Ask sculptor and artist S. Hemalatha about the source of her inspiration, and her answer is simple — her father. Daughter of Madras Movement stalwart and Cholamandal Artists’ Village senior artist M. Senathipathi, Hemalatha began her career as his assistant, and her work reflects those antecedents. But the paintings, metal relief and sculptures in her latest exhibition ‘Texturous Journey’, on at Prakrit Art Gallery also reflect her unique artistic spirit, and her determination to push her own creative boundaries.

“I used to assist my father in making metal reliefs and embossing before I started creating small pieces of jewellery — earrings and pendants,” says the Cholamandal artist with two decades of exhibitions to her credit. “Then I moved on to metal reliefs and sculptures, and now paintings.”

Hemalatha’s background in jewellery-crafting is evident in some of the gorgeous enamel-work on the metal reliefs and sculptures in the collection. They include delicately-drawn peacocks with green, jewel-like enamel on welded copper, and a variety of playful Ganesha sculptures with splashes of riotous colour in enamel. Common themes run across her metal works, from the mythological (delightful renderings of Ganesha and Radha-Krishna) to abstract renderings of animal and bird forms (lively fishes and stately cows), evocative human figures as well as masks inspired by African tribal art. The link between these metal works and the paintings, she has recently begun to do (‘Texturous Journey’ is her first showing of paintings), becomes evident as you view the two juxtaposed with each other. As expected, form — specifically the human figure — plays an important role, and as with her sculptures, these brightly-coloured acrylics succeed in capturing and conveying a wealth of emotion.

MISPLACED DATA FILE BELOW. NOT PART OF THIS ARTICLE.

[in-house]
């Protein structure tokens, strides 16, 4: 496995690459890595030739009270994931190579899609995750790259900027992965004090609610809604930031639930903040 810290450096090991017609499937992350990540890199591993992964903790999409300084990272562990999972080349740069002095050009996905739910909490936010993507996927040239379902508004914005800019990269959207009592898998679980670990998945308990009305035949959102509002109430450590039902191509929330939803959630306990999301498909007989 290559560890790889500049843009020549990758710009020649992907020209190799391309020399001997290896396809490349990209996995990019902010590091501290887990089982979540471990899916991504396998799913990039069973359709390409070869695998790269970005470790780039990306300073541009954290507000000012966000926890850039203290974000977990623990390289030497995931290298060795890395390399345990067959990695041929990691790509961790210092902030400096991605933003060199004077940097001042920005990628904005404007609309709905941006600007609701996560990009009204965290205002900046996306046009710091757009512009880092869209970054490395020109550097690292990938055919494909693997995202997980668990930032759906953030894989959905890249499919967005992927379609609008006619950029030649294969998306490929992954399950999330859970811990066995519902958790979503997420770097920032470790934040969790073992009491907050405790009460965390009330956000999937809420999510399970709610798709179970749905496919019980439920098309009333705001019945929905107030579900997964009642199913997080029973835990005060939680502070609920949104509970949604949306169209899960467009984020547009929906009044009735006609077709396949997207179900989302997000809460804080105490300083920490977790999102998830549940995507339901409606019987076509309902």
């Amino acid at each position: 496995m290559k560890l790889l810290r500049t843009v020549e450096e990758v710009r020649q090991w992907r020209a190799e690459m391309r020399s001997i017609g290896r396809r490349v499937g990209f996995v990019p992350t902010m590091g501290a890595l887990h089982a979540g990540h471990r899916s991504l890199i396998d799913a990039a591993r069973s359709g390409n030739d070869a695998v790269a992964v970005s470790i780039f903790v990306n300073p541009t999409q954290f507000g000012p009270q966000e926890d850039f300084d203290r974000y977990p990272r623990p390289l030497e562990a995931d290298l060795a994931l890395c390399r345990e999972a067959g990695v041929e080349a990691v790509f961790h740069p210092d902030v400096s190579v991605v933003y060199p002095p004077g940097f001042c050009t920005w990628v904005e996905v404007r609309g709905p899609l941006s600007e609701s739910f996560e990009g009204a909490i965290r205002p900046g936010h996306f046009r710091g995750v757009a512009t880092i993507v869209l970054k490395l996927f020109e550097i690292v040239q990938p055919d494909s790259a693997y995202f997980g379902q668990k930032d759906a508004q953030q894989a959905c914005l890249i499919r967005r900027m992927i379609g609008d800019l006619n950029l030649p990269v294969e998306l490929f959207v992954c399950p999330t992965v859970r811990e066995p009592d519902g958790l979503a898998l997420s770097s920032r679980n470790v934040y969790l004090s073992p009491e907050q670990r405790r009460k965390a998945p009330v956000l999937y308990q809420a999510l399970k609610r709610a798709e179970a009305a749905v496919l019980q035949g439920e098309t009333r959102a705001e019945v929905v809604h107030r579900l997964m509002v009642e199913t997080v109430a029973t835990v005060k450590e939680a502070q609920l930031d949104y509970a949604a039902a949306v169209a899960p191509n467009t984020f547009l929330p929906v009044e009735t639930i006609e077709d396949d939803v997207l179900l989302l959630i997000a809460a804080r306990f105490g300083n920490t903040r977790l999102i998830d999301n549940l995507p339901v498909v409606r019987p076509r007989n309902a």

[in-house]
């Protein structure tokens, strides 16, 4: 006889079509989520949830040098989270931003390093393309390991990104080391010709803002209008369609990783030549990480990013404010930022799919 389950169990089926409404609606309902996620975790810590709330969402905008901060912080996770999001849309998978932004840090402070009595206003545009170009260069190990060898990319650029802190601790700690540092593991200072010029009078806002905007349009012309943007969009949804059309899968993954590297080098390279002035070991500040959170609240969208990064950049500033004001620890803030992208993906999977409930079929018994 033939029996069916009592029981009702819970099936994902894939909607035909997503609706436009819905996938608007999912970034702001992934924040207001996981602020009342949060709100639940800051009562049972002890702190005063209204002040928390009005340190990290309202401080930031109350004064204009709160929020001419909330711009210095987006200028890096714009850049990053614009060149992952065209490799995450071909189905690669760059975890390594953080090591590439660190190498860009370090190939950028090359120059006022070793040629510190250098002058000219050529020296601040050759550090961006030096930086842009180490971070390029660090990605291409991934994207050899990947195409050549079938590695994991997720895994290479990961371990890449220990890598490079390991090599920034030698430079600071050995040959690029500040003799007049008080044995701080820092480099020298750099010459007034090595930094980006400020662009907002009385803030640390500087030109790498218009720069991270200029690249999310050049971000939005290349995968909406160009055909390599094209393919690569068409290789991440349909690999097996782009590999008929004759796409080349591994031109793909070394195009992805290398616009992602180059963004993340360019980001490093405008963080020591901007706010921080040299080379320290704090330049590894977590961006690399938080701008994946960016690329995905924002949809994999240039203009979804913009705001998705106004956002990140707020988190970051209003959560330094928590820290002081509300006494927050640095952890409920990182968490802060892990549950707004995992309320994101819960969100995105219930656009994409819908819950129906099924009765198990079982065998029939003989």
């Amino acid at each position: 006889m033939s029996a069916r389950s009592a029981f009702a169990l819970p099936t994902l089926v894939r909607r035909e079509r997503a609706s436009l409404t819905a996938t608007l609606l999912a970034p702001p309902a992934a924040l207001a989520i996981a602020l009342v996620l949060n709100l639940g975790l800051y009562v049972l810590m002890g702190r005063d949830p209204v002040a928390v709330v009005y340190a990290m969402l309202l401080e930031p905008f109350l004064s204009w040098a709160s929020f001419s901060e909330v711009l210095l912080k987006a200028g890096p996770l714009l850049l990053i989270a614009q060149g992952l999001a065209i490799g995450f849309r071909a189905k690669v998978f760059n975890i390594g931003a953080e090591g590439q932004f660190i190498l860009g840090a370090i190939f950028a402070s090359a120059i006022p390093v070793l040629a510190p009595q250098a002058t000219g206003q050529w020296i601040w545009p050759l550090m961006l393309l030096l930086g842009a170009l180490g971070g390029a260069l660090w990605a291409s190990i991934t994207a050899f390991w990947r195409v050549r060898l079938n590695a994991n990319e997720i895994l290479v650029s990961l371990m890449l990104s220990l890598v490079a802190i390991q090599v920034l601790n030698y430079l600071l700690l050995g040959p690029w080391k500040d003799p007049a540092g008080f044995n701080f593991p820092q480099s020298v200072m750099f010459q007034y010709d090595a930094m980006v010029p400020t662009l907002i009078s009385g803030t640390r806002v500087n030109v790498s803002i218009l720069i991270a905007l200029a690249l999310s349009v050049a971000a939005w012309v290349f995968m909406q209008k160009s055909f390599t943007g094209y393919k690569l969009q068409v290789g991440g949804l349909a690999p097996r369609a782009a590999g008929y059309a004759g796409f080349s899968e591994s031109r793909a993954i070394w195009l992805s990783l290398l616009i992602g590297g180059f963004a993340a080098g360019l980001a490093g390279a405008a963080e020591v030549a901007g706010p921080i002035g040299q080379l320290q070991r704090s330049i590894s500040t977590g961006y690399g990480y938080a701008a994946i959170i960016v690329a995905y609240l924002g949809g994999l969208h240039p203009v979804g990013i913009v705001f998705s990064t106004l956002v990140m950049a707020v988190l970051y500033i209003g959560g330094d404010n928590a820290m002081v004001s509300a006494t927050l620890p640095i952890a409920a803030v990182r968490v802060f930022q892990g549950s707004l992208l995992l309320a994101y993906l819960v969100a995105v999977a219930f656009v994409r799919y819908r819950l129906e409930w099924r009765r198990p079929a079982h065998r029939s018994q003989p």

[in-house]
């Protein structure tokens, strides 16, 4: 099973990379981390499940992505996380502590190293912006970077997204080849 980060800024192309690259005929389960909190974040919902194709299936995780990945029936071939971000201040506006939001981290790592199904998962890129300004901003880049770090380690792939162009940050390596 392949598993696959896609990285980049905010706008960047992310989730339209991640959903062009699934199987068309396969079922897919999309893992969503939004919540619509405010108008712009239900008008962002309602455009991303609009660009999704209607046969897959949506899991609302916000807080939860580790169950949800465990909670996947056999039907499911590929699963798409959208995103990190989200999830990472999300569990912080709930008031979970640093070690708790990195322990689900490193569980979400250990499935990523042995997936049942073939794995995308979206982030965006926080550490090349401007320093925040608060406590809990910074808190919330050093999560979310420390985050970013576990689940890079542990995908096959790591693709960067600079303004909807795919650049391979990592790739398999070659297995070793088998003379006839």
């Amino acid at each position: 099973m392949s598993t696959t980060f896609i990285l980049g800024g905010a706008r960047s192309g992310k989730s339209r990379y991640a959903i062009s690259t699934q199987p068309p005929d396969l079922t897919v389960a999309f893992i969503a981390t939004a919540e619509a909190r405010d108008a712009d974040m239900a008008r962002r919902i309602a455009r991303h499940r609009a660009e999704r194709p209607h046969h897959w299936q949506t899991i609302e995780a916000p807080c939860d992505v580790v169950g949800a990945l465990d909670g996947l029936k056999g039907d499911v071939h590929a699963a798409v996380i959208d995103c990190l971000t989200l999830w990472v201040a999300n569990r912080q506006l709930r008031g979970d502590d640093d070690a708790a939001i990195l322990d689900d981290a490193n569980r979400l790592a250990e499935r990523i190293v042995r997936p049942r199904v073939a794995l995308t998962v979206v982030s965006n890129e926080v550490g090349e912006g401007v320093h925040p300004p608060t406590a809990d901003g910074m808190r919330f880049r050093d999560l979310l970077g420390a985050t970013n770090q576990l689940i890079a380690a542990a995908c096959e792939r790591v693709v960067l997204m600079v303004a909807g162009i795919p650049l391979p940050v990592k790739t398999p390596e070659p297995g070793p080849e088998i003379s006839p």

“Metal work is my first love, but I didn’t want to restrict myself to one medium,” she says, explaining her foray into painting. “These paintings are on the theme of humanity, depicting feelings and human relationships.”

With minimal detailing, the rounded, abstract creations in earthy yellow, orange, brown, green, and red pulse with movement and energy, speaking as volubly as her sculptures of joy, companionship, and romance. Indeed, this is true of the entire collection, a lively and joyful celebration of life, colour and form.

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